One of the biggest myths of the years leading up to the Second World War is that of Germany being the first Facist State. We all know that after the failure of the Beer Hall Putsch in 1923 Hitler eventually came to power in 1933. Most people seem to assume that Italy became fascist on Germany’s coat-tails, but while Hitler was languishing in prison for his role in the failed putsch, Mussolini was already established as the head of the fascist Government. Hence fascism had a much longer history in Italy than it did in Germany.
As with most totalitarian regimes, Mussolini depended on loyal, committed and trustyworthy stormtroopers to seize power, and then to maintain it. Think of the Praetorian Guard. Step forward the Blackshirts – the counterparts of their much more famous German cousins, the Brownshirts. They had their ancestry in the action squads of the fascist party, and soon after coming to power in 1922 Mussolini organised them into a paramilitary force.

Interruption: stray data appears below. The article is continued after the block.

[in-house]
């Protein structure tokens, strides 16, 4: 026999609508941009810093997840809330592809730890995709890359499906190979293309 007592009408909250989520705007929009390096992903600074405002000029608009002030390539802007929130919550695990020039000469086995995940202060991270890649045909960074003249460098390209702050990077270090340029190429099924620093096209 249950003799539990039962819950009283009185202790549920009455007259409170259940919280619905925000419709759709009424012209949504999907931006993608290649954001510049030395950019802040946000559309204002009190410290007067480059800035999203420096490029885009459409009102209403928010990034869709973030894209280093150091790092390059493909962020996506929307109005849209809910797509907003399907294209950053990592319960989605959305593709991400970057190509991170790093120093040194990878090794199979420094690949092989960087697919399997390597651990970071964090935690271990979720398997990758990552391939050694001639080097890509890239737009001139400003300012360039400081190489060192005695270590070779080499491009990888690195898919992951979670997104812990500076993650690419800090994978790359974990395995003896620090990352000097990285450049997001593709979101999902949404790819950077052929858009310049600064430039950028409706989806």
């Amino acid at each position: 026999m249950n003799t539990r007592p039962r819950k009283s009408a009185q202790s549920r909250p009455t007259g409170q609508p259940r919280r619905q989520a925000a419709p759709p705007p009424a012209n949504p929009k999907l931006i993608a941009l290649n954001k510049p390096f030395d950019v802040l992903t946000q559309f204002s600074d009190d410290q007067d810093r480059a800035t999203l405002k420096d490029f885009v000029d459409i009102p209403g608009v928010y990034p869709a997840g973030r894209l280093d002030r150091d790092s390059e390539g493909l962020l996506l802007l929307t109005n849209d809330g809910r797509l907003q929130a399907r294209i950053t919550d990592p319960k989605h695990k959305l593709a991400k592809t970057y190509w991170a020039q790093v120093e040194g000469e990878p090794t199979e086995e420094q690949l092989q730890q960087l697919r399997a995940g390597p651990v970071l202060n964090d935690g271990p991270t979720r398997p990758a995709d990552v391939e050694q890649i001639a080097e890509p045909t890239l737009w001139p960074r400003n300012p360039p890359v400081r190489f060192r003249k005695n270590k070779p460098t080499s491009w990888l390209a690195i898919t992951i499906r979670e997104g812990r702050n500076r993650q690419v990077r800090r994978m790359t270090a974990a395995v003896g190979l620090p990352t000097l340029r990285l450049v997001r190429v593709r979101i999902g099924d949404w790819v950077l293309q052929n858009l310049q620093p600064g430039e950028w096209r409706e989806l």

As with the SS, the Blackshirts went on to fight as conventional troops in Ethiopa, the Spanish Civil War, and then in a range of theatres after Italy’s entry into the war in 1940. Perhaps most well known was Italy’s involvement in the North African War, and least well known is the Italian cotingent who fought on the Eastern Front. Another great myth about the war is the performance of Italian troops – popular wisdom tells us that they all ran away. Having looked at the Blackshirts, however, I doubt very much whether these politically loyal, fearsome looking men ever did much running away.
This book follows the tried-and-tested Osprey concept of experts covering a particlar unit or battle in amazing detail. Particularly for a oftenn ignored aspect of the war, such as the Blackshirts, this approach really pays dividends. Perhaps this might not have the general appeal to a wide audience, but as someone who really does not know enough about Italy’s role in the war, reading this book has filled the gap nicely. Theres an Osprey book for every gap!